Older women are the most important voters in this year's election

Older women are the most important voters in this year's election
© Greg Nash

No handshakes. No haircuts. If we’ve learned anything in 2020, it’s that absolutely nothing should be taken for granted when it comes to engaging one another — how we gather, travel, work, learn, worship…and vote. While the best way to ensure that Americans can safely exercise that civic duty is currently being debated, one thing is for sure: The key voting block for nearly any elected representative this year, particularly federal candidates, will be America’s 61.6 million female voters who are 50 years old or older. 

For decades, women 50 or over have been among the most dependable voters — consistently and reliably showing up at their polling stations or sending in their absentee ballots. While they represent just under 19 percent of the U.S. population, these women accounted for 30 percent of all Americans votes cast in the 2018 midterm elections. Perhaps most important, these women punch above their weight in key battleground states such as Michigan, Wisconsin, Arizona and Florida, where their share of the total vote the last few cycles has been higher than their share of each state’s population.

This pivotal election year, older women are at higher risk of negatives outcomes from COVID-19. But they’re not just worried about themselves. AARP’s research shows that a little over 60 percent of women 50+ are concerned that they or someone in their family will get sick from the coronavirus, and more than half (53 percent) are worried that they or someone in their family will die from it. Their anxiety should come as no surprise, as these women tend to be the “Chief Health Officer” of their households, carrying the weight and responsibility of their loved ones’ health care needs as well as their own.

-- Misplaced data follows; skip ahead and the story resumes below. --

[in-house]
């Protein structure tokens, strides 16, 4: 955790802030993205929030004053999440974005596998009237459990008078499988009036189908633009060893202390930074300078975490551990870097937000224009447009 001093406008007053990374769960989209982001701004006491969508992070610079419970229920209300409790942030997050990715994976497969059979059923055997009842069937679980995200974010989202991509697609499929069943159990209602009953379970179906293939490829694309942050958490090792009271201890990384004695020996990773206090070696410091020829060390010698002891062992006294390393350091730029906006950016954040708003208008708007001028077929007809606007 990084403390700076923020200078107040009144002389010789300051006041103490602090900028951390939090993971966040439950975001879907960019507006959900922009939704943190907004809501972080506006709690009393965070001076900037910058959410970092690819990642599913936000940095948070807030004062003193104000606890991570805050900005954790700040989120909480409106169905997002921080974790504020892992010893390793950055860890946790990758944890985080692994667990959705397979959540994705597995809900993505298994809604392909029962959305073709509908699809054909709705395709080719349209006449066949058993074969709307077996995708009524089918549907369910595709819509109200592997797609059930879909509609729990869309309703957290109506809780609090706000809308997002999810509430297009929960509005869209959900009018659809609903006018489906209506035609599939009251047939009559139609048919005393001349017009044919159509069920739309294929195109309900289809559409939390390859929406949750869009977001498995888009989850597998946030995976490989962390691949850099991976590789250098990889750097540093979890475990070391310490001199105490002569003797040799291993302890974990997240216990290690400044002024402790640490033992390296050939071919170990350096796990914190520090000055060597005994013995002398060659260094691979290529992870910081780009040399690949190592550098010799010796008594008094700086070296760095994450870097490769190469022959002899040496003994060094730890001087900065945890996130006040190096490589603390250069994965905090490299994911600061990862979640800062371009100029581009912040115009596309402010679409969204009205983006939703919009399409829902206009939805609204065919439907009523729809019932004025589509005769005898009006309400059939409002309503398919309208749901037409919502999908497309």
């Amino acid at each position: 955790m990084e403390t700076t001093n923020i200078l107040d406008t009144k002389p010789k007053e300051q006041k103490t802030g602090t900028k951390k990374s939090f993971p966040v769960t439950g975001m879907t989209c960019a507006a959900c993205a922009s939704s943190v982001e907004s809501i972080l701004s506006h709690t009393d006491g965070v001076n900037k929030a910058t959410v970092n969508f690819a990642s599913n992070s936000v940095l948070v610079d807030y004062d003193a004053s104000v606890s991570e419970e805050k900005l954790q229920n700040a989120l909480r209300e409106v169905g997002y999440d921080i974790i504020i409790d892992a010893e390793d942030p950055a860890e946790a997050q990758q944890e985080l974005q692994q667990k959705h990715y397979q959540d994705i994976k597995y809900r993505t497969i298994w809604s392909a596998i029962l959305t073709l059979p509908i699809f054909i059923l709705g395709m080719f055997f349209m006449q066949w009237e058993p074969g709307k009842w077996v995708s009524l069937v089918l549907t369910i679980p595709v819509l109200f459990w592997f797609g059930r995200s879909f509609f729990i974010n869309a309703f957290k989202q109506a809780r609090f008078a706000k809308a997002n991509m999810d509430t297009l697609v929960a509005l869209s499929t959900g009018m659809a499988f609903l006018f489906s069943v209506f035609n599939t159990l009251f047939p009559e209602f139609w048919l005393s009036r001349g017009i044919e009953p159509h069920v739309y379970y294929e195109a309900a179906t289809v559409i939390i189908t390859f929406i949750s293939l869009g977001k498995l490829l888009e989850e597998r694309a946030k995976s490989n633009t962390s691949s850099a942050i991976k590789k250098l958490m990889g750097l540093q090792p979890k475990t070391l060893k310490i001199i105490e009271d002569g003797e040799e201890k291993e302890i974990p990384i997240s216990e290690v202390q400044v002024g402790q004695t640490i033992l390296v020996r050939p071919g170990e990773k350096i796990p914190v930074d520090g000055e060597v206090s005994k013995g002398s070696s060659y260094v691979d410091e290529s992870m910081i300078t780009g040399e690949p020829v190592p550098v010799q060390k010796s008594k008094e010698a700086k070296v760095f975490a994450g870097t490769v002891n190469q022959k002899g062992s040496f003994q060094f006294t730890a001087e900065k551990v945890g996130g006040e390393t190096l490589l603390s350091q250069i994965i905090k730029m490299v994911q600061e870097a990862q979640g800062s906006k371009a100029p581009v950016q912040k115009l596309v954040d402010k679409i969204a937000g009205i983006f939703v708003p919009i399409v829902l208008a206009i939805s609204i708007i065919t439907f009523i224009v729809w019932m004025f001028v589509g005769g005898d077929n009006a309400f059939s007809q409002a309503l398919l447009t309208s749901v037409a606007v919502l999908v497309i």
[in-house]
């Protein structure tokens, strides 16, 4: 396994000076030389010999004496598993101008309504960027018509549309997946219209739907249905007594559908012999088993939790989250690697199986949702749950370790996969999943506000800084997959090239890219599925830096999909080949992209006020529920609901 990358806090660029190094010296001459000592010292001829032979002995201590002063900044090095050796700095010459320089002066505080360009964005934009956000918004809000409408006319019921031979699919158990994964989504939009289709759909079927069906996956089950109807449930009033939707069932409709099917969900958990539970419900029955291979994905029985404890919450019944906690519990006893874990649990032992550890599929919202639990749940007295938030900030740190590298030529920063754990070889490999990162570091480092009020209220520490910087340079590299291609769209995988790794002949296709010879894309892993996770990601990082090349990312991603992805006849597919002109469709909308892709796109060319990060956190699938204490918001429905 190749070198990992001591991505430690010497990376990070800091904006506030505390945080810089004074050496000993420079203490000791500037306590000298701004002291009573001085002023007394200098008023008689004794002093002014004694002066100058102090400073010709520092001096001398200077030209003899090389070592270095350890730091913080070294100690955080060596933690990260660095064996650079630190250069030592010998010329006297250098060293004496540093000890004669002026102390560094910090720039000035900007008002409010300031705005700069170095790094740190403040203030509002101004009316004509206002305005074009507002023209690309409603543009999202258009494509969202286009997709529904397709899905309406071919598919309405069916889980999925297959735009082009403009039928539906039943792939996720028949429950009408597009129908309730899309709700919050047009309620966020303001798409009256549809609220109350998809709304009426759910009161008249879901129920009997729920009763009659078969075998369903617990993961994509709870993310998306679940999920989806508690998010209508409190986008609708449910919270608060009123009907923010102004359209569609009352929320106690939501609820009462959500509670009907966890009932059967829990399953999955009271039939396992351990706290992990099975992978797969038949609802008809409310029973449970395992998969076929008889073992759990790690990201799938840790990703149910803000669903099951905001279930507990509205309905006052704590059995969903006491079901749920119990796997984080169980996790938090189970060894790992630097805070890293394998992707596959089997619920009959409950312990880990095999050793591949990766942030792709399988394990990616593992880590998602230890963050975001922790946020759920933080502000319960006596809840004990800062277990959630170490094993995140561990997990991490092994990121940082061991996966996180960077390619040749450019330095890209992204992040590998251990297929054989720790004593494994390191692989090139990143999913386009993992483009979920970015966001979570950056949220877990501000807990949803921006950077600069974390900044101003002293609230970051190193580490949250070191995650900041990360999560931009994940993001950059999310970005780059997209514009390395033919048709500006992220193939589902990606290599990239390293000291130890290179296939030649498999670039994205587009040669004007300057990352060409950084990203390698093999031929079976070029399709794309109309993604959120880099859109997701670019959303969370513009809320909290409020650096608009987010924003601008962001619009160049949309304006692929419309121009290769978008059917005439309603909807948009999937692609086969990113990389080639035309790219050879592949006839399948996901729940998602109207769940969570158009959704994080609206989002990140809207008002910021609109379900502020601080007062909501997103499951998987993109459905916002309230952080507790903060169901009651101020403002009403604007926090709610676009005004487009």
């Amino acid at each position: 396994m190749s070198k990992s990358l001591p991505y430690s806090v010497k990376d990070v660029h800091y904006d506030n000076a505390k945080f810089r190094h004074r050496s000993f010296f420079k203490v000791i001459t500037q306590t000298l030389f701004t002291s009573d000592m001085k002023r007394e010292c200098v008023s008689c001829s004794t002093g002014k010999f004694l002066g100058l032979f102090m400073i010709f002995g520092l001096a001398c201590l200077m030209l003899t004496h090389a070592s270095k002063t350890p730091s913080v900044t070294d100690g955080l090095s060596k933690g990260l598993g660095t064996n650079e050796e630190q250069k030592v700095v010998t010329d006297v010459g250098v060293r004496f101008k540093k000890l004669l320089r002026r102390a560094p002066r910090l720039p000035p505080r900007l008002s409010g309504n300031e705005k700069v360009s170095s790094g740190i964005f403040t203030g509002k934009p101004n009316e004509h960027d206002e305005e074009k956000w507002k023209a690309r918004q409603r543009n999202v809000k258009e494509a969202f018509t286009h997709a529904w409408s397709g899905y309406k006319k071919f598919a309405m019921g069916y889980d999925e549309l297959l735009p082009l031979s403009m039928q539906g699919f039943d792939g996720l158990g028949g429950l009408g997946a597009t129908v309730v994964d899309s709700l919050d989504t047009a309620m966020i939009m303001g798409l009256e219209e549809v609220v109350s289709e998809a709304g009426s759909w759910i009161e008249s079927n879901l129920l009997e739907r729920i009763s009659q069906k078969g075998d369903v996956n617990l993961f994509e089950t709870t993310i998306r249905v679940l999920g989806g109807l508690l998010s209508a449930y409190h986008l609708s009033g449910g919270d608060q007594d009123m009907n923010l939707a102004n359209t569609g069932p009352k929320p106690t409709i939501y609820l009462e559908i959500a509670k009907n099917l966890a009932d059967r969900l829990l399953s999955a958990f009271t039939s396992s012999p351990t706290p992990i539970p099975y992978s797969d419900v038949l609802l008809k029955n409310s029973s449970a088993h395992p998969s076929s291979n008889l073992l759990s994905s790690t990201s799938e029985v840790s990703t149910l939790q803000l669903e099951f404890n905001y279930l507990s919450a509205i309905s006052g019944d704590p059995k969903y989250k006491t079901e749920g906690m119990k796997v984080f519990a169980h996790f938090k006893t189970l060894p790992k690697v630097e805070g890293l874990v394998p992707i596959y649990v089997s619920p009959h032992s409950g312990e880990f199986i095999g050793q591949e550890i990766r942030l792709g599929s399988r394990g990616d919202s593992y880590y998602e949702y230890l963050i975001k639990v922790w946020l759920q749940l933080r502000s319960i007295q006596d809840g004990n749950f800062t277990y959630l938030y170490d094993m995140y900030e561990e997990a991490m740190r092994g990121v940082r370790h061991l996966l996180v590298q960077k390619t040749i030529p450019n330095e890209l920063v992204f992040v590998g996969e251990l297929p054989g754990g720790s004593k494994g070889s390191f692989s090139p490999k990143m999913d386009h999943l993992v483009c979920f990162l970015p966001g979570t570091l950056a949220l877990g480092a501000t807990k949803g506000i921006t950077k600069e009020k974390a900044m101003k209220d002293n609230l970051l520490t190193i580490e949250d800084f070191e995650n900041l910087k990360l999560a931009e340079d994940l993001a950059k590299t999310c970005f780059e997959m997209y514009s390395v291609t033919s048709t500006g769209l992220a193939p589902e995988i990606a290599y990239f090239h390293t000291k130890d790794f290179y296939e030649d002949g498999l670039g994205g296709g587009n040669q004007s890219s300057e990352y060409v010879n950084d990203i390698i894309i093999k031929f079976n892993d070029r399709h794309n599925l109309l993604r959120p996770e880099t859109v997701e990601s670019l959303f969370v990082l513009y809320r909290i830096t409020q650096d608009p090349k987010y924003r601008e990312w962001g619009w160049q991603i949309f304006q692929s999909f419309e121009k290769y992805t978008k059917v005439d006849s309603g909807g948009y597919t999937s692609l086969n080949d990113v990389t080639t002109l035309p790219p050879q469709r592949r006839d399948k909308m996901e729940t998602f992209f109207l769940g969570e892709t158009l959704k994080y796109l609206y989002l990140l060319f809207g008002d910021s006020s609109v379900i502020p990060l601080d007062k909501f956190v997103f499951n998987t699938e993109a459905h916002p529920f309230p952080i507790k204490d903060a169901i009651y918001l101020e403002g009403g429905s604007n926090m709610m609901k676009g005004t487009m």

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The pandemic is also highlighting older women’s uphill battle for financial security. Pre-COVID, women 50+ were far more skeptical about the economy than their male counterparts. Now, like millions of Americans of all ages, their financial situation has become exponentially worse. Unemployment among 55+ women soared from 3.3 percent in March to 15.5 percent in April, before rebounding slightly to 10.5 percent in June. Finding new jobs will be a struggle, not just because of the pandemic. It takes older job seekers longer than younger folks to find employment even in a good economy, and 50+ women face the possibility of not just age but also gender discrimination. 

We also know that these women continue to struggle with paying for the health care that they and their families need. This was their top issue before the pandemic when fully half of women age 50 to 64 and a third of women 65 or older told AARP that they couldn’t afford health care. Every day they are making tough choices to stay afloat, all while worrying about lost savings and paying their bills in the short-run, whether their Social Security benefits will be cut down the line and when – or even if – they will be able to retire.  

It’s an understatement to say these women are stressed. They are vulnerable to a virus that is making their already-shaky hold on economic security even more tenuous. And they will vote. They always do, and current polling shows their enthusiasm for participating in this year’s election outstrips younger voters by more than 20 points. 

The message for politicians and political candidates in all of this is that those who fail to address the health and financial security of women 50 and older, especially during this pandemic, appear out of touch. If they want to win, they need to listen to older women and focus on real solutions to the problems they face. And remember, issues important to older voters are also important to anyone with parents and grandparents. Now more than ever, American families are paying attention to the health and well-being of their loved ones. They need their leaders to pay attention as well. 

Nancy LeaMond is executive vice president and chief advocacy and engagement officer for AARP.